Bugzilla as a discussion forum

Gervase Markham gerv at mozilla.org
Mon Mar 22 23:13:29 UTC 2004

Jack Tanner wrote:
> I tend to agree with mpt, but not on this. The problem isn't that the 
> Bugzilla UI affords discussions; the problem is the signal/noise ratio. 
> Worse, mpt makes the assumption that the s/n ratio got worse when the 
> discussion UI became easier to use. In fact, it could've done the 
> opposite -- good comments got are (and were) exactly as easy to post as 
> bad comments. (It would be interesting to check this empirically.)

I think his point is that people with signal are more likely to move 
past bad UI than people with offhand noise.

> Two approaches could be used to address the s/n problem:
> 1) make it more difficult to post noise, but easy to post signal, and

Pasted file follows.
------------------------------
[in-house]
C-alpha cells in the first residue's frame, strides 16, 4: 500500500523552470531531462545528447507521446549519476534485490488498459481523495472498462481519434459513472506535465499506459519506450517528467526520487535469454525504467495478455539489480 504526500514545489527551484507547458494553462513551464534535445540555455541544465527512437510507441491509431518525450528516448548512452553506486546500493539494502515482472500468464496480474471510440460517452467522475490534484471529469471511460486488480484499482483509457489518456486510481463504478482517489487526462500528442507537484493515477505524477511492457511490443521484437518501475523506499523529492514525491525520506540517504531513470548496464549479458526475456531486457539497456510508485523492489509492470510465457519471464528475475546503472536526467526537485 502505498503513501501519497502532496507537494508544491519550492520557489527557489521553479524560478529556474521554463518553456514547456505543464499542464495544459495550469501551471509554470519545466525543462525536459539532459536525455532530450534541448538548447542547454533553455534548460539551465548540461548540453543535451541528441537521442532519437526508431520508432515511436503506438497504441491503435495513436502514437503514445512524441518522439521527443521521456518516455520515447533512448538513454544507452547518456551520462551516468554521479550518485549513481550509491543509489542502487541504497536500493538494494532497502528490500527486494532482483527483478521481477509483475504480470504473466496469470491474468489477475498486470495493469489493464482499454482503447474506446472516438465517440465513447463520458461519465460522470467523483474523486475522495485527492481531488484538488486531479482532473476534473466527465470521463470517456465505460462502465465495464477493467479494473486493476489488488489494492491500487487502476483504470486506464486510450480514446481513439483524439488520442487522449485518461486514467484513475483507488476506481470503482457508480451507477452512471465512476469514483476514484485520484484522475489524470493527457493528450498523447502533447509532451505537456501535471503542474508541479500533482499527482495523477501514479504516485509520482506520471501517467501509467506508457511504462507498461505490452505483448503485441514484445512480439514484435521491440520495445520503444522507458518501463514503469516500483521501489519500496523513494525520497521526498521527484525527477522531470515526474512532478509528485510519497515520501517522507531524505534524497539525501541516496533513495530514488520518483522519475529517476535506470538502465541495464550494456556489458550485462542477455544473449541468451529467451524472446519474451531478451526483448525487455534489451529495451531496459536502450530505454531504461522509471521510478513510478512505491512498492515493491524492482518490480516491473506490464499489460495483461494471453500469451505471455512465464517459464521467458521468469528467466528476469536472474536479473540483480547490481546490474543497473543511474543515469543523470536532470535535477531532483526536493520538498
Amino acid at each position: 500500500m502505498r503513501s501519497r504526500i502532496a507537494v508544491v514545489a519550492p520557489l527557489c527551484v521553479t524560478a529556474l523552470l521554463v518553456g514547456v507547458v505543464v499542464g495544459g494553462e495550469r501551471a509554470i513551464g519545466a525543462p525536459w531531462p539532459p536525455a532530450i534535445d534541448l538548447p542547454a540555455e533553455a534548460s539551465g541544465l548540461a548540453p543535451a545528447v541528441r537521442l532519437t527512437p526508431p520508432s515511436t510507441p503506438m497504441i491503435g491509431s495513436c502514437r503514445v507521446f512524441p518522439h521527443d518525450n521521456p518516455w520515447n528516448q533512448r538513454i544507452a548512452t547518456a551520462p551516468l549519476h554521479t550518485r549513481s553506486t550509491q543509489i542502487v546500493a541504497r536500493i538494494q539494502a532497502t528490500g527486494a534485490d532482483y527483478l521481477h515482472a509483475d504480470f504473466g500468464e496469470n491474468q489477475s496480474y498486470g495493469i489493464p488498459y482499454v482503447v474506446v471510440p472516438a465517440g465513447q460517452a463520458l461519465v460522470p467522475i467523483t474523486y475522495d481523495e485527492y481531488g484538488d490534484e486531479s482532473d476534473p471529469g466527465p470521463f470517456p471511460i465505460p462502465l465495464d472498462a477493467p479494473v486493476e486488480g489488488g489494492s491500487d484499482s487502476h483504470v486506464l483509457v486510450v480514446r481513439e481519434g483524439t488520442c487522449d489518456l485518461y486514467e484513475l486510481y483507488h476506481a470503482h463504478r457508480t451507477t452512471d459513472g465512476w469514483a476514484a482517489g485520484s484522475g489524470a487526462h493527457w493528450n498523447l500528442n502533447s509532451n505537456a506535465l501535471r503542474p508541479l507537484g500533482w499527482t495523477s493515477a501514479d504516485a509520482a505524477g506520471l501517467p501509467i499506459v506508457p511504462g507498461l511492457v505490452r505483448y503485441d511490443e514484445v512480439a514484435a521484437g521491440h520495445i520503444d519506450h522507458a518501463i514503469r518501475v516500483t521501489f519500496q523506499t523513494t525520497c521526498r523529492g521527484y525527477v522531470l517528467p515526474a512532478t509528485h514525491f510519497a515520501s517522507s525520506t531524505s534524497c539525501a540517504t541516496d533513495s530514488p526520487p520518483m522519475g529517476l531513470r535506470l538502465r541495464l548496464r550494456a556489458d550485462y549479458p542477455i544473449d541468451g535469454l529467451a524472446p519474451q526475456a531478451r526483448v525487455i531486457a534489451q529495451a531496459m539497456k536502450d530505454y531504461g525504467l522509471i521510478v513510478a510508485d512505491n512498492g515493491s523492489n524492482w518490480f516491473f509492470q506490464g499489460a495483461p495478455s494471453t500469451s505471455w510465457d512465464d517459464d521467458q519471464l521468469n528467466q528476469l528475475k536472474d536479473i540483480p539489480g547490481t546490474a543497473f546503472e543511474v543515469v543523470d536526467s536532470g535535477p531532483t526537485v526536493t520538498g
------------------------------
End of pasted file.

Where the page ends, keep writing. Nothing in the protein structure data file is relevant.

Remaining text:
> 2) make the signal more recognizable.
> The latter could be accomplished by, say, visually distinguishing posts 
> from important stakeholders (e.g., known developers @mozilla.org and 
> elsewhere, the original reporter, etc.).

Now that's an interesting idea. We could visually distinguish comments 
from the current assignee, QA contact and reporter.

> The former could be accomplished by 1) requiring a valid e-mail address 
> of all Bugzilla users, 

We do that...

> 2) requiring that only really special people can 
> turn off bugmail (e.g., see list above), 

How does this make it more difficult to post noise?

> and 3) requiring that only 
> people CC'ed on the bug can post to the discussion. 

I don't like that idea. Non-CC comments are too useful in legitimate work.

> The hypothesis here 
> is that high-discussion, high-noise bugs (e.g., the MNG fiasco) would 
> then automatically generate so much mail to all discussants, that the 
> social cost of posting me-too's and other noise would rise quickly.

Problem is, that doesn't discourage people. The social cost is already 
high, but people feel "my opinion is important, and it needs to be heard."


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